Initially, all I could see was that I’d failed. Worse, I’d let someone down and that someone was paying me! I reminded myself that it’s hard for my ADHD mind to see the details, subtleties, and nuances, especially in difficult situations. And even more so when I’m highly emotional, which clearly I was in this situation.

Here’s the process I went through to restore myself from monstrous miscreant to fallible human:

Step 1

Calm down!

– deep breathing
– reviewing the work I’d already done and reminding myself that I’d done a fantastic job of what I DID complete (which was 2/3 of the project
– acknowledge that I’d left notes on the rest of the project, which would help the person taking over
– remind myself that my fee was reasonable; I could have charged more (I had a hard time charging what I did, and was advised it was fair)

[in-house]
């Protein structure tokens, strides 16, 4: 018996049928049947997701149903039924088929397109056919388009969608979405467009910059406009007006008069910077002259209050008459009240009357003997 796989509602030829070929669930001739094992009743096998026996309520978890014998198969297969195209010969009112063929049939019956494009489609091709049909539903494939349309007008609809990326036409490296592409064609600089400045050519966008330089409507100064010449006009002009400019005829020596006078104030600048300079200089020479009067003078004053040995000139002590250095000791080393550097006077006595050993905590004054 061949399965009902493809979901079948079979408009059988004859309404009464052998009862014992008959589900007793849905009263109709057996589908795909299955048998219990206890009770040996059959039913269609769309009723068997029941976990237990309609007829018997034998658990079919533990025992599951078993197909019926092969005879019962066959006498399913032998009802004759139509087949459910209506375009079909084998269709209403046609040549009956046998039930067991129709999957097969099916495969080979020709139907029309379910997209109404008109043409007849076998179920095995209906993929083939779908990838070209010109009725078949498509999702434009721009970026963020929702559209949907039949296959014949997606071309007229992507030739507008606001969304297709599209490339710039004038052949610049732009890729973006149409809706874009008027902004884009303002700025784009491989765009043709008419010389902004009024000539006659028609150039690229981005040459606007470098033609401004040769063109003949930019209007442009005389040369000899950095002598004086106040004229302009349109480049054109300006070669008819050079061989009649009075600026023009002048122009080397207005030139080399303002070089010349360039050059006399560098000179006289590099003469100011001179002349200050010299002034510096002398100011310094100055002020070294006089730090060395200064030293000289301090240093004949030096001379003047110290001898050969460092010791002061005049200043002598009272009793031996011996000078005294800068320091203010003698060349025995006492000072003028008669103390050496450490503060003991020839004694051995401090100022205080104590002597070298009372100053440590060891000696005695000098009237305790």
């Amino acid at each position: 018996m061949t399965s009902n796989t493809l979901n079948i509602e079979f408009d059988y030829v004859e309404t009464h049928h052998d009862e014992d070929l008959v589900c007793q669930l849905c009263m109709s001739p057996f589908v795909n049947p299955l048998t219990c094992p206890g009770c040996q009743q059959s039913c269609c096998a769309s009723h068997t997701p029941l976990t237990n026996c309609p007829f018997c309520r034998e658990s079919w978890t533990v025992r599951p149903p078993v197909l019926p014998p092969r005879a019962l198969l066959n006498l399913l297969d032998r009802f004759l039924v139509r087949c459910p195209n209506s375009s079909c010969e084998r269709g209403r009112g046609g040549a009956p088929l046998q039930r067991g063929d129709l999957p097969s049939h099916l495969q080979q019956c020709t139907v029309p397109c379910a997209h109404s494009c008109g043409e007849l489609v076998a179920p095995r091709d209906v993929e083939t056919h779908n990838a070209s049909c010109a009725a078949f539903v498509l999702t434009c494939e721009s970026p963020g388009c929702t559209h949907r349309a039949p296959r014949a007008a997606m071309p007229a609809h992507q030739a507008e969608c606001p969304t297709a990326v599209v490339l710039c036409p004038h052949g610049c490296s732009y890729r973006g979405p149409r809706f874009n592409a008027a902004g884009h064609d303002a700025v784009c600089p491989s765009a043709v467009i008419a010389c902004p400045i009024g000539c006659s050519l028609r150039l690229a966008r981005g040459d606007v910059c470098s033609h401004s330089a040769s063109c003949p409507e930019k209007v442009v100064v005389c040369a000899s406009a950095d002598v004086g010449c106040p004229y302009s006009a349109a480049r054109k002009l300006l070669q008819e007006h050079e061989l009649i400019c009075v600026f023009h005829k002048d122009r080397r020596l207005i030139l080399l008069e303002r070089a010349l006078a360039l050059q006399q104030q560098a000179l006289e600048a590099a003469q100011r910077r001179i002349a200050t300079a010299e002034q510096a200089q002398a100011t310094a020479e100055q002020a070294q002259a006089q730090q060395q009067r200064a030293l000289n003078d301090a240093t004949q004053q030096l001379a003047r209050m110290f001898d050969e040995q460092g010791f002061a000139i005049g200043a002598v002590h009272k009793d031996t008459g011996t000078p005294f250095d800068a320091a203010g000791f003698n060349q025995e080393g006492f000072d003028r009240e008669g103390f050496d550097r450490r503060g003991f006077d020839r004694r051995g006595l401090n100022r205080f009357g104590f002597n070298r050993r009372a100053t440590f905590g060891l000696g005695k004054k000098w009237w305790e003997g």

Step 2

Analyze what happened

– calmly visualize the events in my life since I’d taken on the job
– identify a number of unexpected and/or unavoidable situations that stole time away from the project (visiting my mom out-of-town during her terminal illness; my workplace going into receivership and asking me for more hours because every other staff member bailed; my dream publisher approaching me for a book proposal)
– doing the math and realizing that I was already working 15-hour days, and have been for more than a year and a half, without putting time into this project
– recognizing that I was exhausted and maxed out

Step 3

Factor in my ADHD traits

– having no clear deadline, procrastination took over